By Sarai Henriquez, Editorial Intern
Since the coronavirus pandemic started, students have had to face many challenges. For high school, their senior year has not been the most ideal, to say the least.
“I always thought I was going to go back to school,” said James Whitney, a senior at Millikan High School in Long Beach.
He said that at first, he was excited about not going to school anymore. Little did he know how much of an impact the closing of his school would have on his life.
“They told us that we were going to come back in a month, but that never happened, which sucked because it was my senior year,” James said. “Don’t get me wrong, I feel great that I graduated. It just sucks that I couldn’t celebrate with people.”
Students and parents did not know whether or not a graduation ceremony was going to take place. Each day from June 2, parents received senior updates to inform them what was going to happen with the senior class at Millikan.
“At the beginning, we were told by Los Angeles County that we could not have any parades at all,” said Andrea Itson, the activities director at Millikan High School. “But once the county finally lifted the restrictions and gave us guidelines in late May, from there the superintendent met with the principles and activities directors and gave us the green light to plan the parade.”
It wasn’t until June 4, that the Long Beach Unified School District gave the okay for the graduation parade. Students and parents received the guidelines and rules for the parade.
“It was really frustrating to receive uncertainties every day,” said Ivette Whitney, James’ mother. “One day they send an email saying one thing, the next day they would say something completely different.”
Nevertheless, students, parents and faculty found a way to celebrate the occasion, while being careful about their health and the health of others. On June 11, Millikan High School celebrated its graduating seniors with a graduation parade.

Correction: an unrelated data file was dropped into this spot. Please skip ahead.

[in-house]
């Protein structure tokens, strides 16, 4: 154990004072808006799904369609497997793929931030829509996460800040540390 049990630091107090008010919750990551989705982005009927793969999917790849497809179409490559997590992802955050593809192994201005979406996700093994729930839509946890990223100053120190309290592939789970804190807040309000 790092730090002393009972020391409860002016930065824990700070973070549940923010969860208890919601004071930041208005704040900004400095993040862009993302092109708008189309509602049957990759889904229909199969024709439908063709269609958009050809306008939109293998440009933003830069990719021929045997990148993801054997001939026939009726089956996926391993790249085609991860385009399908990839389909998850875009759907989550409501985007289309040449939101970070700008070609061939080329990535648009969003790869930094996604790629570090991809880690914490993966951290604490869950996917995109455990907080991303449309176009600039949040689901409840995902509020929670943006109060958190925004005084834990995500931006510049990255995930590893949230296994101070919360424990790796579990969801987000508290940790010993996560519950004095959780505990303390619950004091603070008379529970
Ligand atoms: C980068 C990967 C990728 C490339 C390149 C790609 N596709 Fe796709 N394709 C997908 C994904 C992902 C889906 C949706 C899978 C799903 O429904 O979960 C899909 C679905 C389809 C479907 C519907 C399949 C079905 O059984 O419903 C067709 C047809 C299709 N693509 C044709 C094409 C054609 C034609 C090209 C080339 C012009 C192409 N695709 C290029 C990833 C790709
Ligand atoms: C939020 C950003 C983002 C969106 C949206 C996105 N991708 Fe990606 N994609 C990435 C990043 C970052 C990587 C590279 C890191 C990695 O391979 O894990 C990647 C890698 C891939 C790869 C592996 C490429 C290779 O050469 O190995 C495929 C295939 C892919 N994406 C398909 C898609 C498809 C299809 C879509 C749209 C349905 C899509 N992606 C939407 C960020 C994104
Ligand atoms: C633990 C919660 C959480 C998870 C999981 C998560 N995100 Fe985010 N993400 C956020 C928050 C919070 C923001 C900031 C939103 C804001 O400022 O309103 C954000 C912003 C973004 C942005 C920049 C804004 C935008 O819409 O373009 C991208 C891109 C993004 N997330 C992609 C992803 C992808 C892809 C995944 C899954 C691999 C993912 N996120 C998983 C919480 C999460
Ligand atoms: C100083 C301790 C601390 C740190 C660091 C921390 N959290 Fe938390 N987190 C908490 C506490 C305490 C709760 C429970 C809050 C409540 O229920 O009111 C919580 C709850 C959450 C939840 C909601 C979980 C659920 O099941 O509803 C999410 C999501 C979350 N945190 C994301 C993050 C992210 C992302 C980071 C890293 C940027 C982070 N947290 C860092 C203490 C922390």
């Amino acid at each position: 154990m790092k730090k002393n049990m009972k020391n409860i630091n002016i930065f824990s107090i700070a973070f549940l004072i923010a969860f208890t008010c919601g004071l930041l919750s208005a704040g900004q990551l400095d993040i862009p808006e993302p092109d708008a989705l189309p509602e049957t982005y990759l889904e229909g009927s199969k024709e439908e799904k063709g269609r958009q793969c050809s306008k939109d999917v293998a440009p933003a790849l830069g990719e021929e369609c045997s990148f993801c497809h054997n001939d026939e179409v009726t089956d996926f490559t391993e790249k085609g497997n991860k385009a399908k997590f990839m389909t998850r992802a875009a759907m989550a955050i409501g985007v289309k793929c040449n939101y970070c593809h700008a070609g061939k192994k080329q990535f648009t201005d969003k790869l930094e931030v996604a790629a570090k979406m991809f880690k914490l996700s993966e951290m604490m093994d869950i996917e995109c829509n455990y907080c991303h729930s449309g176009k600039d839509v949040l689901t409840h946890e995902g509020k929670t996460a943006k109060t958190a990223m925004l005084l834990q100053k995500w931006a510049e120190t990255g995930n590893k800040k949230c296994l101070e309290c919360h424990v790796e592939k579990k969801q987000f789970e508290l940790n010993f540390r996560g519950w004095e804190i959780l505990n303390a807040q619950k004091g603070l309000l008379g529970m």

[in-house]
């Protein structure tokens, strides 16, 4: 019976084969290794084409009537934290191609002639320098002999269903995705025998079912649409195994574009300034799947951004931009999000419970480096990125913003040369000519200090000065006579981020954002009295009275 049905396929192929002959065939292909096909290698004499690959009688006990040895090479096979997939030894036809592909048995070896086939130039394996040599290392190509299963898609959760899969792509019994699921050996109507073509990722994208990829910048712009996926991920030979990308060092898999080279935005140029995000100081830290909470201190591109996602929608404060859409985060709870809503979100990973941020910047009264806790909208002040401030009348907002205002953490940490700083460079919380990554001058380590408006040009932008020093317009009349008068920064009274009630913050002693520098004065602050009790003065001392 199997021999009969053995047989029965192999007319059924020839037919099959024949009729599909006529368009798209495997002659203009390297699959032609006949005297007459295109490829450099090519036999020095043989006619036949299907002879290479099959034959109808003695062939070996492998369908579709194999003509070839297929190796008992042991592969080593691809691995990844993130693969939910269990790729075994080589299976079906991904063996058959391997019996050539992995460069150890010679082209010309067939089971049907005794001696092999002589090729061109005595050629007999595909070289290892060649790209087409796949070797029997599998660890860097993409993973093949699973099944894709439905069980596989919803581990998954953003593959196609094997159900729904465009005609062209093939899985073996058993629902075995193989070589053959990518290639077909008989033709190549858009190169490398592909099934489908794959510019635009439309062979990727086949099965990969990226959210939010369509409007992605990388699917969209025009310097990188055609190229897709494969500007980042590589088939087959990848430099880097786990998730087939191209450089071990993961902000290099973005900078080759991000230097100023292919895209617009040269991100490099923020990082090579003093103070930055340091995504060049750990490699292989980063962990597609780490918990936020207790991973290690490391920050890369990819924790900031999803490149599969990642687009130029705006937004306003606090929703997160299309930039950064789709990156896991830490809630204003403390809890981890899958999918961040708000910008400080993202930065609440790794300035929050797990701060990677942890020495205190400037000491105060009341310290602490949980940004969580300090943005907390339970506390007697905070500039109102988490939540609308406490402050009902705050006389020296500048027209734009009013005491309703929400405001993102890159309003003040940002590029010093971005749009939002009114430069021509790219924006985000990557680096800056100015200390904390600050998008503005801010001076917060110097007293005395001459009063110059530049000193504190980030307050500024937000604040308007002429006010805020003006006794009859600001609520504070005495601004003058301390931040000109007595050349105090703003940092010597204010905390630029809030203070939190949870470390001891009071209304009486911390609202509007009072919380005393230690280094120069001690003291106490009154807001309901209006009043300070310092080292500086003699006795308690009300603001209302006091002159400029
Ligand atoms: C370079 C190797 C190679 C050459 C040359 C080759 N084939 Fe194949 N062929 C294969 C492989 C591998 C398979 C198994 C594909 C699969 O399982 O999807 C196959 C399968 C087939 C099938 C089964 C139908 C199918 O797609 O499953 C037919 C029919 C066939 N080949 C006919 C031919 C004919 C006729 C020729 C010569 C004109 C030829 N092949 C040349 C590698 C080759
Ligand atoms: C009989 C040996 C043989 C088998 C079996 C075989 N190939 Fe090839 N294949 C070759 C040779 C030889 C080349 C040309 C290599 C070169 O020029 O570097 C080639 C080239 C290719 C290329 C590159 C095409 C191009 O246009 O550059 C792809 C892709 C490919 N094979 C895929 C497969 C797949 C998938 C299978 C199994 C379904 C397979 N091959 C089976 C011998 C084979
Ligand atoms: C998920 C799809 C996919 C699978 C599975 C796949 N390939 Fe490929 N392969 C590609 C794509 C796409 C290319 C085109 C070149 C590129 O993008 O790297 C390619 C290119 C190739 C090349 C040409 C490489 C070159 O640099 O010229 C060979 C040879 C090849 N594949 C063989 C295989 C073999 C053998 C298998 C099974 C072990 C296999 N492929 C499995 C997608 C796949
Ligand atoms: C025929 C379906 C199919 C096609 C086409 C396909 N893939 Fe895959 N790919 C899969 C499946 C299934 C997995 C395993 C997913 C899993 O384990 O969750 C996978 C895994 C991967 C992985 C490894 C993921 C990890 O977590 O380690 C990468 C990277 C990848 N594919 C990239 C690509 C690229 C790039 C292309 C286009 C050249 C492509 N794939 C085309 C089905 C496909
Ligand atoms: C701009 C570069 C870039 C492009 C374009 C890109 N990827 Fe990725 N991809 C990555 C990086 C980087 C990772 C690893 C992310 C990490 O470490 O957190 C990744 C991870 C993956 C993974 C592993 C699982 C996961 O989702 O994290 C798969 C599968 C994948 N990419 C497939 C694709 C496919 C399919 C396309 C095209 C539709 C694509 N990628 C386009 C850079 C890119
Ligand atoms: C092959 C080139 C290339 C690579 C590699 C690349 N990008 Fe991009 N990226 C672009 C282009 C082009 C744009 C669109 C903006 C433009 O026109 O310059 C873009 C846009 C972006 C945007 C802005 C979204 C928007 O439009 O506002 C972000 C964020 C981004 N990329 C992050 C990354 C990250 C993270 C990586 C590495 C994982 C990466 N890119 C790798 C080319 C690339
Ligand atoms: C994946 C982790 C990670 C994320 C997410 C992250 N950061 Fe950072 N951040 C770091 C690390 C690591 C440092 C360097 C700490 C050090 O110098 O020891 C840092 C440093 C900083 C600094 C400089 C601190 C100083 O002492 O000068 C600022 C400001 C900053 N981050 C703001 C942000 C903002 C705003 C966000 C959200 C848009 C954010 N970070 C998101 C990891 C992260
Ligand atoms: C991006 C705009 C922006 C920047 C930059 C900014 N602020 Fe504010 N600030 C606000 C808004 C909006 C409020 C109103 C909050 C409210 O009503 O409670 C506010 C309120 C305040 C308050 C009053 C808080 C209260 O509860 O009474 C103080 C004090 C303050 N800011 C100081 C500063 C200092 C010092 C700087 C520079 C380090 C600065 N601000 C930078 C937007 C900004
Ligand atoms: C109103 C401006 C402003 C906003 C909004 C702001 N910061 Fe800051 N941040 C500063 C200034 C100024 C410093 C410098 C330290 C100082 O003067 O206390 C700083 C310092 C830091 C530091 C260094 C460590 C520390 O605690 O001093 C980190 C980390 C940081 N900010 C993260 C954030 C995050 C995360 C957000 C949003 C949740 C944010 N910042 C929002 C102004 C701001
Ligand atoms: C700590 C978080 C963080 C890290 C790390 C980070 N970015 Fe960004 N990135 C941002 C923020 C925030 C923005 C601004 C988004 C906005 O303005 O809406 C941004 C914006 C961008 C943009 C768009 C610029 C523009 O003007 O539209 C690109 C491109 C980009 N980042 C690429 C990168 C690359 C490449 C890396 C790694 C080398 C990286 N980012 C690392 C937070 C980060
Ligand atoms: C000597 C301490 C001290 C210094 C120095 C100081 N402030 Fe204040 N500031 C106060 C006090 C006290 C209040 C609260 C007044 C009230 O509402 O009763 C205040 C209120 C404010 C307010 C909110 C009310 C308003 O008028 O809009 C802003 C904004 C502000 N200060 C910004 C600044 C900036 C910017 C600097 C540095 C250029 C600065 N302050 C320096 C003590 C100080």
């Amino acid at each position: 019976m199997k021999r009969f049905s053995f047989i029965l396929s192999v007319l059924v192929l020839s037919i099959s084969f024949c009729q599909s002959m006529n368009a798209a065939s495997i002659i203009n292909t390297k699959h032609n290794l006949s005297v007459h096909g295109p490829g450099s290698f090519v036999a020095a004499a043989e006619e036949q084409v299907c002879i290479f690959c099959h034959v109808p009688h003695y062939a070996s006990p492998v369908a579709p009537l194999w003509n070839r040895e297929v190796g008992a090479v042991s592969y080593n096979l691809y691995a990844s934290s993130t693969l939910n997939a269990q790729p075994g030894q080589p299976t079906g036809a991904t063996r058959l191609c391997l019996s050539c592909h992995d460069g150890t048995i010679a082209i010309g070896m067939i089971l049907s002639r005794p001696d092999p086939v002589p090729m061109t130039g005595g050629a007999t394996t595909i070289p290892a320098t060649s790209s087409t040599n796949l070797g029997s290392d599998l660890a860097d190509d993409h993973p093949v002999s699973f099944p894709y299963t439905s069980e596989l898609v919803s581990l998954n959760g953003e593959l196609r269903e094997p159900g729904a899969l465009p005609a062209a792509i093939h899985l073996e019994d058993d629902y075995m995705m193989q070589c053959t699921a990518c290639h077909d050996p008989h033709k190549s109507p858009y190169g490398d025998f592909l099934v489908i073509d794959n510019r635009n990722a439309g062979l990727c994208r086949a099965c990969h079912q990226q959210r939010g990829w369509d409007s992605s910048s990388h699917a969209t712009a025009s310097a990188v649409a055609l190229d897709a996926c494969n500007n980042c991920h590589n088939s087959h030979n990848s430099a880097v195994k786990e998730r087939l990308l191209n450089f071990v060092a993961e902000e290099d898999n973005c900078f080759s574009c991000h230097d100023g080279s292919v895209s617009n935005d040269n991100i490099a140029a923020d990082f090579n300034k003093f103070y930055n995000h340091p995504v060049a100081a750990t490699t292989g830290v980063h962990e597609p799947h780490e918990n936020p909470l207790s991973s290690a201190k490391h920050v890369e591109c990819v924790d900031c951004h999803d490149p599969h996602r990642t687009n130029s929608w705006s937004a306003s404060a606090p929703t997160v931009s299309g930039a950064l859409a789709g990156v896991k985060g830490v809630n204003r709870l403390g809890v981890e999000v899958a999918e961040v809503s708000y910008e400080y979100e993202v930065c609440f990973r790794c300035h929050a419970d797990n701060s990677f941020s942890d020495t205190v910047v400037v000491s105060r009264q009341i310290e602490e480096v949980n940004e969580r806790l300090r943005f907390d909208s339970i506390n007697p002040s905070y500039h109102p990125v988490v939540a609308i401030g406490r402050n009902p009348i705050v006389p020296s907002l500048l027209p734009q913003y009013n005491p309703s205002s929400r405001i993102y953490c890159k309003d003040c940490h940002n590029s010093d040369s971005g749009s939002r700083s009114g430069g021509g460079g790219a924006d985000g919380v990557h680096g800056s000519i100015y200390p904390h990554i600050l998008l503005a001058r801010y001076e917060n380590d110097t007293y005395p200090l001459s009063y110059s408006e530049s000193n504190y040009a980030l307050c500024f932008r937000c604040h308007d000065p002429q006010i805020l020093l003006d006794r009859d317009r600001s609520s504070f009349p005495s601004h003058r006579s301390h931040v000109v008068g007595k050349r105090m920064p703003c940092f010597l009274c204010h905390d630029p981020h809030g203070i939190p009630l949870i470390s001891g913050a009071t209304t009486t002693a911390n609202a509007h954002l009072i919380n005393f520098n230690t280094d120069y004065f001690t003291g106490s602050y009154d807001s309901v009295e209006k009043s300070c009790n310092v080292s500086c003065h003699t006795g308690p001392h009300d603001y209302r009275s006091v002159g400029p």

“For Millikan, this was where the real fun began,” Itson said. “We decided to keep the music upbeat, and really throw a celebration parade. I approached teachers about a week before the parade to ask for their participation … they did not hesitate to jump on board, bringing the best energy.”
Parents or anyone who had a senior student at Millikan decorated their cars; the seniors wore their caps and gowns, and the whole Millikan staff cheered as the name of each senior was announced through the drive-thru stage.
“I loved how the Millikan staff and teachers put the ceremony together,” said Ivette Whitney. “When we drove into the school … seeing all the teachers and the effort they put in to be there, to yell, to scream. They were there at 9 a.m. to 12:45 p.m. until the last car drove by.”
The celebration continued on that day and for the first time in history, Long Beach Unified School District had a virtual graduation ceremony for all of its high schools.
The virtual ceremony had guest speakers from the school board and the city, including Mayor Robert Garcia, who congratulated the class of 2020. Class presidents and class valedictorians made their speeches along with the principles from each high school.
“As the class of 2020, everyone will always know that you had to finish your senior year in a really challenging way and situation,” said Mayor Garcia in the virtual ceremony. “It only makes your accomplishment that much more impressive. Now, if you got through this there’s nothing you can’t do.”
He continued on saying that the class of 2020 didn’t graduate in a traditional way, but no one will ever take away their education and that they should be proud no matter what.
Now comes the time that every parent has to face and that is letting go. No matter what journey students choose, whether it is going off to college out of state or community college or not even going to college, this new chapter will be different for both students and parents.
“I have contradicting emotions,” Ivette Whitney said. “I am very proud and excited and I know that he is ready to go out there to take on the world, but sad at the same time because I do have to let go and let my son be independent.”
Once September comes around James Whitney will be on his way to boot camp where his journey as a U.S. Marine will start and he couldn’t be more thrilled.
“When you’re in elementary school you always think I’m going to be a teacher or an astronaut or a firefighter,” James said. “I was like, ‘I am going into the military.’ It was an honor thing on my part, I am going to serve my country because I can and I want to.”